Health News Roundup

Boston hospital helps breastfeeding Black moms, babies thrive, and more in this week’s roundup

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Paying attention: Boston hospital helps breastfeeding Black moms, babies thrive
Katherine Standish and Afi Semenya, The Emancipator, September 12
The racial disparities that impact Black women’s breastfeeding journeys reflect the systemic and structural inequities throughout health care and society. In addition, fewer than 2% of certified lactation consultants identify as Black, and most lactation consultants charge out of pocket. Boston Medical Center’s outpatient breastfeeding clinic is trying to change that.

With a promising new plan to pay for pricey cures, two states set out to eliminate hepatitis C. But cost hasn’t been the biggest problem
Nicholas Florko, STAT, Sept. 13
For nearly a decade, many experts assumed the biggest obstacle to eliminating hepatitis C was the sky-high cost of new cures. But as Louisiana and Washington try to eliminate the disease by providing access to treatment, both states have encountered more barriers than cost. The struggles underscore the difficulty in eliminating hepatitis C – and the need for a comprehensive, well-funded strategy for actually getting people connected to treatment.

The uninsured rate of Americans relatively steady
Victoria Knight, Axios, Sept. 14
The number of Americans without health insurance fell by a million people in 2021, according to new data from the Census Bureau. Despite COVID-19 and the economic uncertainty it spawned, the uninsured rate remained stable due to enhanced subsidies and the Medicaid continuous coverage provisions Congress enacted in response to the pandemic. However, the looming end of the public health emergency could reverse these gains.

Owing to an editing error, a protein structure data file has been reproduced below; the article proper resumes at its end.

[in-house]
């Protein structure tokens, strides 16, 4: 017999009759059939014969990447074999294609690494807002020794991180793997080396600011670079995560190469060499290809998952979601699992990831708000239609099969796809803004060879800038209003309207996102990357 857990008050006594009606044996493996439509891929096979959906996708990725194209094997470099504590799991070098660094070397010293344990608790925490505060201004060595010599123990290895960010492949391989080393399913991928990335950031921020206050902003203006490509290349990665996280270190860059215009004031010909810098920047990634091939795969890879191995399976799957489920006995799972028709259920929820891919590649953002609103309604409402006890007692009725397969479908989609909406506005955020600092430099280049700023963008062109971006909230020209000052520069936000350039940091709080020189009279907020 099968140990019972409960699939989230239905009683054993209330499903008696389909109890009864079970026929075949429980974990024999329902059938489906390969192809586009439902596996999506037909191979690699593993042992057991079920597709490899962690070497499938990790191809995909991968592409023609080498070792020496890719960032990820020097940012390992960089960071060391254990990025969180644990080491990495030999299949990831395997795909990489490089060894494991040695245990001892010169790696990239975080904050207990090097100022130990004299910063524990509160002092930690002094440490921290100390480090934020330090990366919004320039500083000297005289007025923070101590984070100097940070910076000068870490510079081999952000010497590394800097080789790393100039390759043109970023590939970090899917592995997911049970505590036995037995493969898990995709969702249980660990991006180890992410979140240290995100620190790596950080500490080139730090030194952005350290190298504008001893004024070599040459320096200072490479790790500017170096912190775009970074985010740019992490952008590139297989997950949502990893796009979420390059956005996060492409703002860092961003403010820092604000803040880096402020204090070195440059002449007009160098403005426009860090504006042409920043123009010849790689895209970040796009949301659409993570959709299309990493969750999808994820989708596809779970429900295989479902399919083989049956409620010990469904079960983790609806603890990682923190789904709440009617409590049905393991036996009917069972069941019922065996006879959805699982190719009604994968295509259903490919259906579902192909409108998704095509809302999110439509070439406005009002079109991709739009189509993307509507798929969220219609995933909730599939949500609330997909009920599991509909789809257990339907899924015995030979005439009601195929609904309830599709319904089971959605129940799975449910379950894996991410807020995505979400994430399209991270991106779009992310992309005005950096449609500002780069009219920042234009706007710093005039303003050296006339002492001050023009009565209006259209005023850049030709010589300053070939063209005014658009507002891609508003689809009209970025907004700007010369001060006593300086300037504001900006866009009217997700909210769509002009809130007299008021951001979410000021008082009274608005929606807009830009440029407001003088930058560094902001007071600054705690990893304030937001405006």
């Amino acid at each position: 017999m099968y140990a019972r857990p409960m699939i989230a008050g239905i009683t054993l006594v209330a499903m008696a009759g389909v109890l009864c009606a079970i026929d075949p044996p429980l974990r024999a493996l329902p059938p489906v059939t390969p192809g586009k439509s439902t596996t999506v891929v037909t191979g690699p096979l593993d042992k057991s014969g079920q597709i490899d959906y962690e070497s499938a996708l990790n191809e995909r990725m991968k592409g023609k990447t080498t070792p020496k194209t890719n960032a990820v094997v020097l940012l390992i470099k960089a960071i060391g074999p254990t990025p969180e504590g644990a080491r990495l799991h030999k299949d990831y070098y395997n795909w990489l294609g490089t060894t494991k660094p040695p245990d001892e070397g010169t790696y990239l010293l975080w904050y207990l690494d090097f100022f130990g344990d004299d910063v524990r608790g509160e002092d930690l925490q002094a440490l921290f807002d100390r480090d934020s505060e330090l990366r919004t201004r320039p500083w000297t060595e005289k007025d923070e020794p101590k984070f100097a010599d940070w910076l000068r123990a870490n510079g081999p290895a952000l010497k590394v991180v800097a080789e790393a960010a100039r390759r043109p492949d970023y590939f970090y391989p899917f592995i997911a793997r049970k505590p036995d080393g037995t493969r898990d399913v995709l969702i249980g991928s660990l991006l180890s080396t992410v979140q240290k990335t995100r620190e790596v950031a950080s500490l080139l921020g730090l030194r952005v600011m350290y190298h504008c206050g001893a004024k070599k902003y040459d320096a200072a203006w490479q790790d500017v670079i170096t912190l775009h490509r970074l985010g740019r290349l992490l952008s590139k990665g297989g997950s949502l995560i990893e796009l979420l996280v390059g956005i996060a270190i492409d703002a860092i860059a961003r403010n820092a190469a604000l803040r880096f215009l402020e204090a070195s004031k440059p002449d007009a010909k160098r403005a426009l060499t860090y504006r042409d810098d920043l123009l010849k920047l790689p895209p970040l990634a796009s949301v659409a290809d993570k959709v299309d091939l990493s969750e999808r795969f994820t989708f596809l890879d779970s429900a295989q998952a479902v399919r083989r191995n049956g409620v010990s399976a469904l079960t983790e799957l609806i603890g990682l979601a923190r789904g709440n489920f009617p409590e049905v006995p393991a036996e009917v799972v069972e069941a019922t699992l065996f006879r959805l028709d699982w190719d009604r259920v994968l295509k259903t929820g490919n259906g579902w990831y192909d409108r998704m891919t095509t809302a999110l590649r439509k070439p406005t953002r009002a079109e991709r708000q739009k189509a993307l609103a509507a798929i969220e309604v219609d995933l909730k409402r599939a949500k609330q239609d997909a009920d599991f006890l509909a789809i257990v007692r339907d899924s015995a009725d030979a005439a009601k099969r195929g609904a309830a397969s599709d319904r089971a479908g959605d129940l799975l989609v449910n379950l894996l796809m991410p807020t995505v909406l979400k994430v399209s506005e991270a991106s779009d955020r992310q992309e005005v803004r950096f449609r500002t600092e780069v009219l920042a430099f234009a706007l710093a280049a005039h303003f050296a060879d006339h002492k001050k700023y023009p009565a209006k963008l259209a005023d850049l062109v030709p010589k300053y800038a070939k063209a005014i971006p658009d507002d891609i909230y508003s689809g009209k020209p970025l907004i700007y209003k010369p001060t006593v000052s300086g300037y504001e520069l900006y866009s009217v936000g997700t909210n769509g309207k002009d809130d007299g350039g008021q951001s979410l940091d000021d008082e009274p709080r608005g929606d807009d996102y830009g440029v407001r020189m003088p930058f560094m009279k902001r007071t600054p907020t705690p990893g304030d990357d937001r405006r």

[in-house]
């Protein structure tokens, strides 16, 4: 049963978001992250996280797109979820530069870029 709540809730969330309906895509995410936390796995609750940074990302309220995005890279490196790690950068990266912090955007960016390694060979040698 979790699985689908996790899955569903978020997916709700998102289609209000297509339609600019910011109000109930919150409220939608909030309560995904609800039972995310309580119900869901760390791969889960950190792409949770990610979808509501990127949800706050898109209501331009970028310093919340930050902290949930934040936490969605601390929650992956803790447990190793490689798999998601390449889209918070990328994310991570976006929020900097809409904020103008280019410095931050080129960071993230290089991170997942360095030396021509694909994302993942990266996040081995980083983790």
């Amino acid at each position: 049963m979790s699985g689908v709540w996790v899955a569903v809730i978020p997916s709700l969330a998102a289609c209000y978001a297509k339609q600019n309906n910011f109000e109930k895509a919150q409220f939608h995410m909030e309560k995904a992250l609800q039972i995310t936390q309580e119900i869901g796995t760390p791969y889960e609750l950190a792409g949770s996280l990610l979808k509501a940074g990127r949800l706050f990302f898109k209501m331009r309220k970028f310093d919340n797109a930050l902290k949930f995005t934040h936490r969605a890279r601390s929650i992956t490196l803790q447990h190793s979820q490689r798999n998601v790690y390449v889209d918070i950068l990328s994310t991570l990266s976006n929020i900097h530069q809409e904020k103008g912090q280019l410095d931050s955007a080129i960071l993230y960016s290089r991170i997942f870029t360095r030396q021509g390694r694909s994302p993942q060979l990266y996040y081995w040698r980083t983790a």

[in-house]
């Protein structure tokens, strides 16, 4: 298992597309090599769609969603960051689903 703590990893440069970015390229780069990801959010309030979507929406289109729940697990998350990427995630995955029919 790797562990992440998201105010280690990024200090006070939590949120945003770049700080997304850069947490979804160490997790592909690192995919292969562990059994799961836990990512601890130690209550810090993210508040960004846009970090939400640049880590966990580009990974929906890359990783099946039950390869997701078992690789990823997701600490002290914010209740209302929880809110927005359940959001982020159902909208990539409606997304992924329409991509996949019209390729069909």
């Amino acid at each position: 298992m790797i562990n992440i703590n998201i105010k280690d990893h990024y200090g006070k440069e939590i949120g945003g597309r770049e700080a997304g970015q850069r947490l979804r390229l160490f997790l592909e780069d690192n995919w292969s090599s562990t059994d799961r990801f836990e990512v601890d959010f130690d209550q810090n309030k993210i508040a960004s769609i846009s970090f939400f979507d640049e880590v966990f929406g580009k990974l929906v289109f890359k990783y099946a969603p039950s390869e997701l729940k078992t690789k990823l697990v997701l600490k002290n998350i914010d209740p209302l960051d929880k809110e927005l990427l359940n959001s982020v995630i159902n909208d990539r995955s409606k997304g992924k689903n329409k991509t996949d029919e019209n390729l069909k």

Expanded safety net drives sharp drop in child poverty
Jason DeParle, The New York Times, Sept. 11
A new analysis shows that child poverty has fallen 59 percent since 1993, with need receding on nearly every front. Child poverty has fallen in every state, and it has fallen by about the same degree among children who are white, Black, Hispanic, and Asian, living with one parent or two, and in native or immigrant households. The analysis found that multiple forces reduced child poverty, but a dominant factor was the expansion of government aid.

Opinion: Why do people turn down social risk assistance offered by their doctors’ offices?
Caroline Fichtenberg and Emilia De Marchis, STAT, Sept. 12
As the health care sector aims to identify and assist people who face social risk factors such as food or housing insecurity, research shows that a significant number of people decline the assistance offered by their health care teams. New results from six different research groups highlight key factors impacting social assistance referrals, and offers some solutions.